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Article | 18 January 2023 | ESG
Global investment in energy efficiency surges
Sky-high energy prices and supply worries mean the world is suddenly prioritising energy efficiency. 2022 was marked by various milestone policy announcements designed to boost investment in clean energy and improve energy efficiency: the US Inflation Reduction Act, Japan’s Green Transformation (GX) drive and the EU’s REPowerEU programme. These initiatives are set to boost investment in energy efficiency by hundreds of billions of dollars over the coming years.
An analysis by the International Energy Agency (IEA) finds global efficiency investment jumped by 16% in 2022. Data suggests the global economy used energy 2% more efficiently during 2022 versus 2021 – this is nearly four times the improvement of the past two years and almost double the rate of the past five years. The IEA’s analysis also finds further progress is vital to achieve the net zero carbon goal by 2050 – efficiency improvements would need to average about 4% this decade.
The IEA says increased energy efficiency is the best way for the world to respond to higher energy prices, energy security worries and the cost-of-living crisis. It estimates today’s running costs for the most efficient homes or cars versus the least efficient can typically be 40% lower, even 75% less in some cases.
Increased investment in electric-vehicle (EV) infrastructure and growing EV adoption alongside steady efficiency improvements for buildings bodes well. However, the fact energy efficiency investment has grown at a time of higher energy prices begs the question whether this can be sustained, and if energy efficiency investment will falter once energy prices subside from current levels.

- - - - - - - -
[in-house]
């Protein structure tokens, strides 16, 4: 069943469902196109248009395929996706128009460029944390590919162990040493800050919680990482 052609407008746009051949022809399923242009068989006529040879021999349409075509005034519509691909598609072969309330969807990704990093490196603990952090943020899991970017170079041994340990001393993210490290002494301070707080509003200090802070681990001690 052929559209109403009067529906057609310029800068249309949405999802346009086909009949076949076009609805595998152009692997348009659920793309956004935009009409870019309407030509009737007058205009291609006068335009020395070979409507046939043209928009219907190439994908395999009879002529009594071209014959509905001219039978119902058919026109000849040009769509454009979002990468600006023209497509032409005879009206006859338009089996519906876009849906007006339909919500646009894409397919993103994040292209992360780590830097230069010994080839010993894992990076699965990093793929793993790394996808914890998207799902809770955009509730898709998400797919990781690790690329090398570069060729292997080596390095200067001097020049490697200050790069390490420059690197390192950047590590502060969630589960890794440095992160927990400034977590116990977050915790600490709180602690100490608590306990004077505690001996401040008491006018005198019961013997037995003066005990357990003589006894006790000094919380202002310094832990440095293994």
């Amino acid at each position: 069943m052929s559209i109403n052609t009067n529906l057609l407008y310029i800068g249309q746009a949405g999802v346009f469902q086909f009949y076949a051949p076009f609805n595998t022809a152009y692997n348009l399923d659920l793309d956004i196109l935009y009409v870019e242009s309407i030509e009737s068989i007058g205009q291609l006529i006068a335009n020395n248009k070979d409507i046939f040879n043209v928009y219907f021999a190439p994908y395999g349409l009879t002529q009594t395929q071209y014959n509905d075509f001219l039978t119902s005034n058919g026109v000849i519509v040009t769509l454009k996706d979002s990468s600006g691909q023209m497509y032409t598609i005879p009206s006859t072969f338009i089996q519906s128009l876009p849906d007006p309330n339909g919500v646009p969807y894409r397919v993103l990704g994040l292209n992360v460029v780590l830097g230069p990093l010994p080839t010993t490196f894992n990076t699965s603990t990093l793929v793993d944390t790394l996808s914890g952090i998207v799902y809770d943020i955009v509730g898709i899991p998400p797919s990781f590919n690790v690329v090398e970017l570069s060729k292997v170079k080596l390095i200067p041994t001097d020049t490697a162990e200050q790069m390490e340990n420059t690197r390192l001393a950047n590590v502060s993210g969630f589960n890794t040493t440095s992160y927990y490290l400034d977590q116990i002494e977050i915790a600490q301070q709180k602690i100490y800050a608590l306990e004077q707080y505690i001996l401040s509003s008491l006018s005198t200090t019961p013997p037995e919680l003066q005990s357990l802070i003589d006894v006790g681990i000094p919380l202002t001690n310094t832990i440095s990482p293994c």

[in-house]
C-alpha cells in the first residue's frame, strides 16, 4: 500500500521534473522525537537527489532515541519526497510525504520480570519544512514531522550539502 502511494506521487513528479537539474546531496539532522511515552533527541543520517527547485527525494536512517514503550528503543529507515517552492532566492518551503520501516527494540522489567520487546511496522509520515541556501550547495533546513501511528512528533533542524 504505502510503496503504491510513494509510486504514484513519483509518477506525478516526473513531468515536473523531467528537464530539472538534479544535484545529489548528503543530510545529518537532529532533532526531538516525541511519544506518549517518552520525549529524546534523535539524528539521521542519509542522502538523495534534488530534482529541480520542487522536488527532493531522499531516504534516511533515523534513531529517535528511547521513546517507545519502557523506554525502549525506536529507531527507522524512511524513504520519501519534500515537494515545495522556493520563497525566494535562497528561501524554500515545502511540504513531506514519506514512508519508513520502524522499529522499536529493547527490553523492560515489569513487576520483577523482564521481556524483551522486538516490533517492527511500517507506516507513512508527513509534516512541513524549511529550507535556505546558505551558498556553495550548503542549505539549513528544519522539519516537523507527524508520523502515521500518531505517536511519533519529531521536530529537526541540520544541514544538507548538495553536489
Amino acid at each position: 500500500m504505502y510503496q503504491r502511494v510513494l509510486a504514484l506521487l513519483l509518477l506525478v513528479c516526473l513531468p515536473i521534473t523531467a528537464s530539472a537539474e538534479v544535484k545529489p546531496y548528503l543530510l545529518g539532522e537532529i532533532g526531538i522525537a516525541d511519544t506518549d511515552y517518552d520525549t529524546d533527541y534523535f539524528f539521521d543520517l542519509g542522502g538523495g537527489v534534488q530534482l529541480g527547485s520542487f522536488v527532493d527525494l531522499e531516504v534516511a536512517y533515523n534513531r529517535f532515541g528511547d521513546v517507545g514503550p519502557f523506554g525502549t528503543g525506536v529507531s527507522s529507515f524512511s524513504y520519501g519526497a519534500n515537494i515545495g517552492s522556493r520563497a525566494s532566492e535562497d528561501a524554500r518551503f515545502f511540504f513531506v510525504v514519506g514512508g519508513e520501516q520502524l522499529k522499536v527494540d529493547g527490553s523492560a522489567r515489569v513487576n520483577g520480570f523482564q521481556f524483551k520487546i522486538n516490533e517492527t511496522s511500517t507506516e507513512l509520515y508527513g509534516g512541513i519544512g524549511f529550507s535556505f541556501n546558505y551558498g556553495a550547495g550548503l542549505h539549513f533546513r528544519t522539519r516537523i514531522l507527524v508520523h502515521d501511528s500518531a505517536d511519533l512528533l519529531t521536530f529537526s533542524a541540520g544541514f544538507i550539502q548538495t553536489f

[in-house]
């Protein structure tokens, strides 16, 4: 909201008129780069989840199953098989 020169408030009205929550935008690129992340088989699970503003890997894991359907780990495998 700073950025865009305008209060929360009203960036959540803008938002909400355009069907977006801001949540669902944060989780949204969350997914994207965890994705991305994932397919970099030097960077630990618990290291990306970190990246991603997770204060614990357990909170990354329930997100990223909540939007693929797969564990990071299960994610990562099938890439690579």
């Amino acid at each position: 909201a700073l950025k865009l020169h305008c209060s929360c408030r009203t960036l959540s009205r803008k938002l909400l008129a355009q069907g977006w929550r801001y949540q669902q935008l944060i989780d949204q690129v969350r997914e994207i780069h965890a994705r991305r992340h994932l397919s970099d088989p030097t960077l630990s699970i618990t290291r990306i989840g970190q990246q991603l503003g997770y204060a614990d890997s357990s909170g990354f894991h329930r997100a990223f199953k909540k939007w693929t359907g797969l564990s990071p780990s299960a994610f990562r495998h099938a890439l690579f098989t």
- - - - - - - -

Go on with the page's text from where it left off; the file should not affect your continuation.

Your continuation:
Highlighting some of the positive steps being made around the world, the IEA applauds Southeast Asian governments for universally implementing efficient cooling programmes, especially given the region’s rapid growth in electricity demand. However, it laments an overall lack of energy efficiency investment in emerging and developing economies versus their advanced counterparts. So far, packages like the Inflation Reduction Act have been firmly concentrated in the developed world.
It’s encouraging to see substantial progress being made on the energy efficiency front last year. Given the continuing Russia-Ukraine conflict and the ongoing cost of living and energy crises, energy efficiency couldn’t be more important. Uncertainty on natural gas supply in particular looks likely to continue as a key theme over the next few years. Given the sheer scale of the possible cost savings increased energy efficiency can bring, we anticipate further growth in energy efficiency investment. However, much more needs to be done, if the world is to achieve net zero by 2050.